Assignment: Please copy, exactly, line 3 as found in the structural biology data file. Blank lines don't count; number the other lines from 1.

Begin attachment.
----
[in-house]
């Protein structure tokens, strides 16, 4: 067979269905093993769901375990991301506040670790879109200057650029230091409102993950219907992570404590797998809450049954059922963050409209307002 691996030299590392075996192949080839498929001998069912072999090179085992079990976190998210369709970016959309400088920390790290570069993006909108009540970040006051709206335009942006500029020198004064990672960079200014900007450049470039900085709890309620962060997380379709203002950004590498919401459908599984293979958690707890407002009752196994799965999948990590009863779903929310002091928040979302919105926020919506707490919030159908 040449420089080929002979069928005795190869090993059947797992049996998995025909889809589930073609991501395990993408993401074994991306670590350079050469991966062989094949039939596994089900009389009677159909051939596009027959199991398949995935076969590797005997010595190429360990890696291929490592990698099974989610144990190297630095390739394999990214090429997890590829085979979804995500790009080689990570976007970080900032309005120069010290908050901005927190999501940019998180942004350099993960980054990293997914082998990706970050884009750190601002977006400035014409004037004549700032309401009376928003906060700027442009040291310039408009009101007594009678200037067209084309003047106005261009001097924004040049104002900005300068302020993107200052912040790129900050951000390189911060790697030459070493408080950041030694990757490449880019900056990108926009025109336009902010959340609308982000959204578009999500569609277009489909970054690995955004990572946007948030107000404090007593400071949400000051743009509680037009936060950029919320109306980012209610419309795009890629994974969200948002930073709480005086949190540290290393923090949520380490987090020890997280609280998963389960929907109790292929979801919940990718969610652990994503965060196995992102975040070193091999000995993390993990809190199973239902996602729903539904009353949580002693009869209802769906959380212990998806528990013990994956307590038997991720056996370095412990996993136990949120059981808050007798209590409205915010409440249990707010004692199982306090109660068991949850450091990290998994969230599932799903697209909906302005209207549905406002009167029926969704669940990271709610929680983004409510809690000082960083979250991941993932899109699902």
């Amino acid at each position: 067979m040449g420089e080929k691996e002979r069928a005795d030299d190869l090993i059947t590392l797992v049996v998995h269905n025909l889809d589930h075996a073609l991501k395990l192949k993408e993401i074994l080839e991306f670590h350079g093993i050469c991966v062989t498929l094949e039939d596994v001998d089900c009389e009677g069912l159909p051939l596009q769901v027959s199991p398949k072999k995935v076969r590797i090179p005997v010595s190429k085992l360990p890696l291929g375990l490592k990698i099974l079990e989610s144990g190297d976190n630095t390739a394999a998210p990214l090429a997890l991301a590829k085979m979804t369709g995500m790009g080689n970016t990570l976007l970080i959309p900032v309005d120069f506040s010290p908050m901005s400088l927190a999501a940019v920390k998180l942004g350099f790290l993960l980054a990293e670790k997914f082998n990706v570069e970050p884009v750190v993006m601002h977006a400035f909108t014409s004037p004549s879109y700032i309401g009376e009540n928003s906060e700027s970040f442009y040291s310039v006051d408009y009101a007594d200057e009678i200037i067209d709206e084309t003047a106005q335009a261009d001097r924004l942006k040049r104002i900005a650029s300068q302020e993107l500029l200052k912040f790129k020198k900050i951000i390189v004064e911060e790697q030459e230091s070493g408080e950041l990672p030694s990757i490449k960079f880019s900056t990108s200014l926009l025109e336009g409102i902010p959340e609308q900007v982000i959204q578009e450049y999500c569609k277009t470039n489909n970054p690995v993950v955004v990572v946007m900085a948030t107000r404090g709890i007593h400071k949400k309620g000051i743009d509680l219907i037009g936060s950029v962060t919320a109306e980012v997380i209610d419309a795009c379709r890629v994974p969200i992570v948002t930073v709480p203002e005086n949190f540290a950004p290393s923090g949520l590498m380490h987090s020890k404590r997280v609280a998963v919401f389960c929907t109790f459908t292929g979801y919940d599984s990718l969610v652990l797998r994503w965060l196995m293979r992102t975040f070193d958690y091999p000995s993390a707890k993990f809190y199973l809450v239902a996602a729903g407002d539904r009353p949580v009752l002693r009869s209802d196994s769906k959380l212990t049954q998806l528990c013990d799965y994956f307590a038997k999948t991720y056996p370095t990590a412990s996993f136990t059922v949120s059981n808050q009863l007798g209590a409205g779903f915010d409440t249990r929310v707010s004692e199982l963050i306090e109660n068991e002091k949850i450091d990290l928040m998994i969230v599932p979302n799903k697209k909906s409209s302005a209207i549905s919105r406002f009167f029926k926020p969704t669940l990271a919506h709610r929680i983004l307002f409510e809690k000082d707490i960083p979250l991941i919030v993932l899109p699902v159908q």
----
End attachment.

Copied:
């Amino acid at each position: 067979m040449g420089e080929k691996e002979r069928a005795d030299d190869l090993i059947t590392l797992v049996v998995h269905n025909l889809d589930h075996a073609l991501k395990l192949k993408e993401i074994l080839e991306f670590h350079g093993i050469c991966v062989t498929l094949e039939d596994v001998d089900c009389e009677g069912l159909p051939l596009q769901v027959s199991p398949k072999k995935v076969r590797i090179p005997v010595s190429k085992l360990p890696l291929g375990l490592k990698i099974l079990e989610s144990g190297d976190n630095t390739a394999a998210p990214l090429a997890l991301a590829k085979m979804t369709g995500m790009g080689n970016t990570l976007l970080i959309p900032v309005d120069f506040s010290p908050m901005s400088l927190a999501a940019v920390k998180l942004g350099f790290l993960l980054a990293e670790k997914f082998n990706v570069e970050p884009v750190v993006m601002h977006a400035f909108t014409s004037p004549s879109y700032i309401g009376e009540n928003s906060e700027s970040f442009y040291s310039v006051d408009y009101a007594d200057e009678i200037i067209d709206e084309t003047a106005q335009a261009d001097r924004l942006k040049r104002i900005a650029s300068q302020e993107l500029l200052k912040f790129k020198k900050i951000i390189v004064e911060e790697q030459e230091s070493g408080e950041l990672p030694s990757i490449k960079f880019s900056t990108s200014l926009l025109e336009g409102i902010p959340e609308q900007v982000i959204q578009e450049y999500c569609k277009t470039n489909n970054p690995v993950v955004v990572v946007m900085a948030t107000r404090g709890i007593h400071k949400k309620g000051i743009d509680l219907i037009g936060s950029v962060t919320a109306e980012v997380i209610d419309a795009c379709r890629v994974p969200i992570v948002t930073v709480p203002e005086n949190f540290a950004p290393s923090g949520l590498m380490h987090s020890k404590r997280v609280a998963v919401f389960c929907t109790f459908t292929g979801y919940d599984s990718l969610v652990l797998r994503w965060l196995m293979r992102t975040f070193d958690y091999p000995s993390a707890k993990f809190y199973l809450v239902a996602a729903g407002d539904r009353p949580v009752l002693r009869s209802d196994s769906k959380l212990t049954q998806l528990c013990d799965y994956f307590a038997k999948t991720y056996p370095t990590a412990s996993f136990t059922v949120s059981n808050q009863l007798g209590a409205g779903f915010d409440t249990r929310v707010s004692e199982l963050i306090e109660n068991e002091k949850i450091d990290l928040m998994i969230v599932p979302n799903k697209k909906s409209s302005a209207i549905s919105r406002f009167f029926k926020p969704t669940l990271a919506h709610r929680i983004l307002f409510e809690k000082d707490i960083p979250l991941i919030v993932l899109p699902v159908q």